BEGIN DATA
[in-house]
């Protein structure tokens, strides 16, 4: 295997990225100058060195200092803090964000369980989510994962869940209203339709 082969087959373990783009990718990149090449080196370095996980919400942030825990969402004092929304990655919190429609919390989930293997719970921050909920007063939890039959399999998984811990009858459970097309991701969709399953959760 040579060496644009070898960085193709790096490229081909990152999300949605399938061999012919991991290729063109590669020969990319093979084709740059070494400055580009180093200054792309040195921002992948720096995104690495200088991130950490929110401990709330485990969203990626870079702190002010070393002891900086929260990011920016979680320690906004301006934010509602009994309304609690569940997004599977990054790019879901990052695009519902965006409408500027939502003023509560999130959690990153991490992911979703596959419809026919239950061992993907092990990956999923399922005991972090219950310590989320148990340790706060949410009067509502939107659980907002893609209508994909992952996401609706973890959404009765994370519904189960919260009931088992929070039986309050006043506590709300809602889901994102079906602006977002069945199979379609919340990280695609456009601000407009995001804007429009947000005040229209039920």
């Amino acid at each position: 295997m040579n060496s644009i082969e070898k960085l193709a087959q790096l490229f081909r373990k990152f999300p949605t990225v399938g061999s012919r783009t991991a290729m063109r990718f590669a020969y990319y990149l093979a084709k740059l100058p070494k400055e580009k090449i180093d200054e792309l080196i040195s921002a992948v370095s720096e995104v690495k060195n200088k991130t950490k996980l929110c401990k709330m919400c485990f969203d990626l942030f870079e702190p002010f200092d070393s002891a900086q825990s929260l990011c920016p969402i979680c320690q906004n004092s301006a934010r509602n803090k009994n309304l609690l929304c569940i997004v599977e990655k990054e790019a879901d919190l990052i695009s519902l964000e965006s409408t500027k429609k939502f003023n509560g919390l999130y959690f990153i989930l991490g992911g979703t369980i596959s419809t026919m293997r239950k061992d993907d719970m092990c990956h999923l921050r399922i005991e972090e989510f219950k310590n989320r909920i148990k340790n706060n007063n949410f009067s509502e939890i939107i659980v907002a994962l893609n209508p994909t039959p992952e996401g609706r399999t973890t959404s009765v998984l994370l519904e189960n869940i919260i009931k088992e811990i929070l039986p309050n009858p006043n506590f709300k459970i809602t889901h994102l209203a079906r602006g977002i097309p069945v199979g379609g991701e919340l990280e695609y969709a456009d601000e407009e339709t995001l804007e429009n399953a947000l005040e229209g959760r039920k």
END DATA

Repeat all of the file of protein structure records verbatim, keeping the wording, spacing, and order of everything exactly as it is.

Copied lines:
[in-house]
């Protein structure tokens, strides 16, 4: 295997990225100058060195200092803090964000369980989510994962869940209203339709 082969087959373990783009990718990149090449080196370095996980919400942030825990969402004092929304990655919190429609919390989930293997719970921050909920007063939890039959399999998984811990009858459970097309991701969709399953959760 040579060496644009070898960085193709790096490229081909990152999300949605399938061999012919991991290729063109590669020969990319093979084709740059070494400055580009180093200054792309040195921002992948720096995104690495200088991130950490929110401990709330485990969203990626870079702190002010070393002891900086929260990011920016979680320690906004301006934010509602009994309304609690569940997004599977990054790019879901990052695009519902965006409408500027939502003023509560999130959690990153991490992911979703596959419809026919239950061992993907092990990956999923399922005991972090219950310590989320148990340790706060949410009067509502939107659980907002893609209508994909992952996401609706973890959404009765994370519904189960919260009931088992929070039986309050006043506590709300809602889901994102079906602006977002069945199979379609919340990280695609456009601000407009995001804007429009947000005040229209039920």
């Amino acid at each position: 295997m040579n060496s644009i082969e070898k960085l193709a087959q790096l490229f081909r373990k990152f999300p949605t990225v399938g061999s012919r783009t991991a290729m063109r990718f590669a020969y990319y990149l093979a084709k740059l100058p070494k400055e580009k090449i180093d200054e792309l080196i040195s921002a992948v370095s720096e995104v690495k060195n200088k991130t950490k996980l929110c401990k709330m919400c485990f969203d990626l942030f870079e702190p002010f200092d070393s002891a900086q825990s929260l990011c920016p969402i979680c320690q906004n004092s301006a934010r509602n803090k009994n309304l609690l929304c569940i997004v599977e990655k990054e790019a879901d919190l990052i695009s519902l964000e965006s409408t500027k429609k939502f003023n509560g919390l999130y959690f990153i989930l991490g992911g979703t369980i596959s419809t026919m293997r239950k061992d993907d719970m092990c990956h999923l921050r399922i005991e972090e989510f219950k310590n989320r909920i148990k340790n706060n007063n949410f009067s509502e939890i939107i659980v907002a994962l893609n209508p994909t039959p992952e996401g609706r399999t973890t959404s009765v998984l994370l519904e189960n869940i919260i009931k088992e811990i929070l039986p309050n009858p006043n506590f709300k459970i809602t889901h994102l209203a079906r602006g977002i097309p069945v199979g379609g991701e919340l990280e695609y969709a456009d601000e407009e339709t995001l804007e429009n399953a947000l005040e229209g959760r039920k």